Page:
Although these empires harbored some very strong religions of darkness, nevertheless, because of these kings’ influence, they became valuable by proclaiming throughout their empires that their subjects should honor the God of Israel; they also afforded protection to the Jews, God’s people of that time, and in the case of Babylon, needed chastisement.
The next kingdom of brass was made of a less fine material, but still valuable; Greece paved the way for Jesus’ coming through her language and philosophically-minded culture. She, in a less direct manner, pointed the way to the Lord. Her founding king, Alexander, was sympathetic to the people of Israel and left them alone for the most part during his military campaigns. Only later, under one of the Greek kings of the Seleucid empire did persecution arise against the Jewish people.
So, gold, silver, and brass are of finer caliber, and then comes the iron, the least valuable of the metals in the image. But unlike the other metals, iron does possess the virtue of strength, which is valuable in a different way. Rome’s political unity and extensive road system made it easier to travel and spread the Gospel in those early days of Christianity.
Other than that, however, most of the Caesars had little connection with or sympathy for God’s people in those days and became great persecutors of the Christian Church. As was the case in all the “metal” empires, emperor worship was practiced, and Christianity was perceived as a major threat to their religious system. . . until finally, Christianity became the official religion of the empire.
Conclusion: We have seen how the body parts of the image symbolize such obvious characteristics as physical geography and chronological sequence. The metal materials, on the other hand, appear to symbolize the more hidden features of the succeeding empires – their inner structure and working dynamics, and ultimately, their religious character.
Some years after his first vision of the “image”, Daniel had another corresponding vision in which he saw the same empires symbolized as “beasts” (“Daniel 7” section in the “Seven World Empires” illustration below). This next vision (in Daniel 7) links easily with John the Revelator’s vision of the two End Time beasts (in Revelation 13).
The diagram above (adapted from a publication of The Family International) illustrates the different visions of empires seen by Daniel the prophet in chapters 2, 7, 8 of the Book of Daniel and similar visions seen by John the Apostle in chapters 13 and 17 of the Book of Revelation. Interestingly, the different visions interconnect with each other and at the same time reveal peculiar features of the empires that came, or will come, to invade the Mid East area, and to conquer the nation of Israel.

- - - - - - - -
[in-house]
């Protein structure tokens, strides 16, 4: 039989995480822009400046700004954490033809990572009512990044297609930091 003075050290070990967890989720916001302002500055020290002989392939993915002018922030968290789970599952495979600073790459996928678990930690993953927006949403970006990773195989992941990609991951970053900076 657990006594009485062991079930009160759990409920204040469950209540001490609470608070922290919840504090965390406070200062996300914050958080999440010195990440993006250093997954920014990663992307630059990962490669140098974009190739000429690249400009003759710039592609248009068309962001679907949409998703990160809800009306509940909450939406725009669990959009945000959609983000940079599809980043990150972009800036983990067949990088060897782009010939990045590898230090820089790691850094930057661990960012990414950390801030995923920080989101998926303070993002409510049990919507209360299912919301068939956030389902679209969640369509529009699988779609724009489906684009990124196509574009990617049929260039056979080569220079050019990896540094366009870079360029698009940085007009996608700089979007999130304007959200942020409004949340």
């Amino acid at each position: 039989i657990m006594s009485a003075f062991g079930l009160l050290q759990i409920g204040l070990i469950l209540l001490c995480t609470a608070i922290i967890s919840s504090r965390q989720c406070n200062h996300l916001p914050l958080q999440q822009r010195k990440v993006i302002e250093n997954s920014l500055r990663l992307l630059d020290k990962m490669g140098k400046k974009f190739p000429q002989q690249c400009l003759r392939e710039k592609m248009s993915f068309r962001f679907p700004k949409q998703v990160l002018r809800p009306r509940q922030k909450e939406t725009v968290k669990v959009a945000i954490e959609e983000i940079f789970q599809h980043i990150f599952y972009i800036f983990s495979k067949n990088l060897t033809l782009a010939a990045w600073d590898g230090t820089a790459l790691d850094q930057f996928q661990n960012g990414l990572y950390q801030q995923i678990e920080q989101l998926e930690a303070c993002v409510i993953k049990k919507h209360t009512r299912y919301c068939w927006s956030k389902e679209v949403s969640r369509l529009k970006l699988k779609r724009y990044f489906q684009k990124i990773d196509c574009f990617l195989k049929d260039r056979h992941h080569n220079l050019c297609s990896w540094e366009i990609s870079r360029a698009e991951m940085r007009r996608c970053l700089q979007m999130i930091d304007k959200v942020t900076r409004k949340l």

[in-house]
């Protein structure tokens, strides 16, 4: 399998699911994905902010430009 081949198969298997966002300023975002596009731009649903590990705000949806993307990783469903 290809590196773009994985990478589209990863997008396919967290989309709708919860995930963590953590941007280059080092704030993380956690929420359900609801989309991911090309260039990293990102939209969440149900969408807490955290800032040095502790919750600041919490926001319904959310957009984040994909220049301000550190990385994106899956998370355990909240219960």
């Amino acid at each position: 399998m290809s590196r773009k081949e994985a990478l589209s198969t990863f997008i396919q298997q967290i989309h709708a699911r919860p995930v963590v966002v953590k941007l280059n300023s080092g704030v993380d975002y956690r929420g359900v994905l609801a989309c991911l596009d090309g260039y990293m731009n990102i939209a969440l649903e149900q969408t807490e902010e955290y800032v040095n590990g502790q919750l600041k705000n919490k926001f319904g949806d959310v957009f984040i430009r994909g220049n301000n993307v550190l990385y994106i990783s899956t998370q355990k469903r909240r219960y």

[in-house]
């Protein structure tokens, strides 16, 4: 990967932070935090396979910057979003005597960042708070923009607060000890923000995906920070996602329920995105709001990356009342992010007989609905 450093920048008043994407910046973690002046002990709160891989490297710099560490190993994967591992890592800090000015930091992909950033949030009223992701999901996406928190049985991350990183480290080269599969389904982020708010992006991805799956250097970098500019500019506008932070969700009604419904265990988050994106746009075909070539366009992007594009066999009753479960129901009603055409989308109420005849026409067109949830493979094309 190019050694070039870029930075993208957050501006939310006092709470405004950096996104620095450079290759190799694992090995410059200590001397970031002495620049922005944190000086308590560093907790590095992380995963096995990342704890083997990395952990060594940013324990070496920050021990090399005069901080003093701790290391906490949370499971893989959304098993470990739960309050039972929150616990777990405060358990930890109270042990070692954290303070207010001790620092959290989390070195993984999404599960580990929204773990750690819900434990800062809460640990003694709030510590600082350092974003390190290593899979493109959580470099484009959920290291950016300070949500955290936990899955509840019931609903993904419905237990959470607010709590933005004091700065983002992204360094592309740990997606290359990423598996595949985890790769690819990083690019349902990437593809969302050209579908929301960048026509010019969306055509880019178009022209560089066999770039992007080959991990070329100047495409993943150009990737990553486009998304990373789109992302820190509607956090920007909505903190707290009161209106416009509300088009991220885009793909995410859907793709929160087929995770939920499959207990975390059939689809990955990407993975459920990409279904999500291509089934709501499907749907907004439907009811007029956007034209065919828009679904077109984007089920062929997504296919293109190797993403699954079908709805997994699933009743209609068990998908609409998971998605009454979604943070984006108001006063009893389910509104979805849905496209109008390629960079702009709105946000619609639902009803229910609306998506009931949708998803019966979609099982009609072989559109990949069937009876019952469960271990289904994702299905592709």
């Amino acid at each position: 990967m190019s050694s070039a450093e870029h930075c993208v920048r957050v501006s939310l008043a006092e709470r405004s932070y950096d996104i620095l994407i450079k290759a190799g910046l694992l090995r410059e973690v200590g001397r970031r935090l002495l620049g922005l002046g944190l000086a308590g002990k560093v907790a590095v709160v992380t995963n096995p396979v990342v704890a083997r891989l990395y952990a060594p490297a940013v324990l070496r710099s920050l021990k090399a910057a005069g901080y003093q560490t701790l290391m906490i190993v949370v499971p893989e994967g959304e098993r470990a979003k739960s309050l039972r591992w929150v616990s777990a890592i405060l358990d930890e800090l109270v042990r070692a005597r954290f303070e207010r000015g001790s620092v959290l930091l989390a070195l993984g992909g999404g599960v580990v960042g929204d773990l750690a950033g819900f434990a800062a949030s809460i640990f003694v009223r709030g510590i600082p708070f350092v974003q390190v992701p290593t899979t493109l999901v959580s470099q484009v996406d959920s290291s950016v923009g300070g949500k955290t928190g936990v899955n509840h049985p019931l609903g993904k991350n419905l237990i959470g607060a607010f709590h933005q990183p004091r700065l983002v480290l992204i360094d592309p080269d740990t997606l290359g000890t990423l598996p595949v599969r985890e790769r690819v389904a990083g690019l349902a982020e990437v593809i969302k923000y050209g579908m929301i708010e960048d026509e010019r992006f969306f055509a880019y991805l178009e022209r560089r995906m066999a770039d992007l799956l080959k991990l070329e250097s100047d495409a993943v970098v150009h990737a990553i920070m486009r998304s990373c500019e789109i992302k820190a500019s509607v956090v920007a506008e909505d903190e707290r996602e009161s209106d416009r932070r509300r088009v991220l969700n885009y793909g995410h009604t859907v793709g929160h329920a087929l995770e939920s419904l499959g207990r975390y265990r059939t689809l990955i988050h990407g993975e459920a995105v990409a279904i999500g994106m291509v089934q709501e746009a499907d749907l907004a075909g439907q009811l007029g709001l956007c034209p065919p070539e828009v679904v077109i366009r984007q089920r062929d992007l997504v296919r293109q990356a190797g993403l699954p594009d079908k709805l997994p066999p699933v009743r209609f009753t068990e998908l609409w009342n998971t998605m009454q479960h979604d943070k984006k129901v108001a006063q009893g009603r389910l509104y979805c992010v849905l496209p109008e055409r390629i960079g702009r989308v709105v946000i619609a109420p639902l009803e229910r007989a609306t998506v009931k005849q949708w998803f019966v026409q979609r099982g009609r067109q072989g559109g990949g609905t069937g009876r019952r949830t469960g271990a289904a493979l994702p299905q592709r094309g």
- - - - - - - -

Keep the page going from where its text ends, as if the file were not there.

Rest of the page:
(To understand more fully the meaning and symbolisms in the above diagram, the following links present some good explanations by Mark McMillion for Daniel 2, Daniel 7, and Daniel 8.)
One outstanding feature about these visions is this: the dual empires of Medo-Persia and Rome each corresponded to one “beast” only; each was a “beast” split into two parts. But in the End Time the situation is unique.
For it seems that not only will there be two geographical territories (symbolized by the “feet”), but this dual empire will be presided over by two “beasts”. (More explanation about these unusual features of the End Time empire will be discussed further on.)
To start, we could ask, what empires are symbolized by the two Beasts of Revelation 13. From the prophetic message in Ezekiel 38 and 39, we learn about a warlike figure called “Gog, of the land of Magog, the prince of Rosh, Meshech and Tubal” – all ancient names for places now in Russia – and he will come from his “place out of the far north” to invade the land of Israel “in the latter years”. (Ezekiel 38:2, 15-16. See “Ezekiel 38-39” series of posts for more information on this subject.)
As far as God is concerned, all the empires of human history became beast-like at some point in their history. But Russia, like the other Beasts mentioned in Daniel 7-8 and Revelation 13, will have that unique qualification of a Biblical Beast – namely, conquest of the Jewish people when they are gathered together in the Mid East. So it seems clear that Russia is the warlike sea-Beast of Revelation 13, the last one to come in earth’s history whose leader is referred to as the Antichrist.
So the question now is, what nation or nations are represented by the other Beast who came “up out of the earth” and was also known as the “false prophet”? (Revelation 13:11, 19:20, 20:10)